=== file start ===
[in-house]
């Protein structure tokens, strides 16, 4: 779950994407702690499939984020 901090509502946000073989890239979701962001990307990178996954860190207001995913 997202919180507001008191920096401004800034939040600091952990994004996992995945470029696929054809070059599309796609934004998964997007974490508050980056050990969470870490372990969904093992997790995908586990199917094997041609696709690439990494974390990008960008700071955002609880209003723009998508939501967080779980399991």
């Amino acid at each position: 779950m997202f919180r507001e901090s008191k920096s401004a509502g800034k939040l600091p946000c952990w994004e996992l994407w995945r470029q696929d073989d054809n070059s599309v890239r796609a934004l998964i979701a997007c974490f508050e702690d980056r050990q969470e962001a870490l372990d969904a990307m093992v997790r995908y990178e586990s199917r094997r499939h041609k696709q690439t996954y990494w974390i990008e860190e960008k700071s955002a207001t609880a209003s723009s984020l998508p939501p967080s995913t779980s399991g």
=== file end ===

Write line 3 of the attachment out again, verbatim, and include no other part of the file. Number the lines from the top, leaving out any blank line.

């Amino acid at each position: 779950m997202f919180r507001e901090s008191k920096s401004a509502g800034k939040l600091p946000c952990w994004e996992l994407w995945r470029q696929d073989d054809n070059s599309v890239r796609a934004l998964i979701a997007c974490f508050e702690d980056r050990q969470e962001a870490l372990d969904a990307m093992v997790r995908y990178e586990s199917r094997r499939h041609k696709q690439t996954y990494w974390i990008e860190e960008k700071s955002a207001t609880a209003s723009s984020l998508p939501p967080s995913t779980s399991g």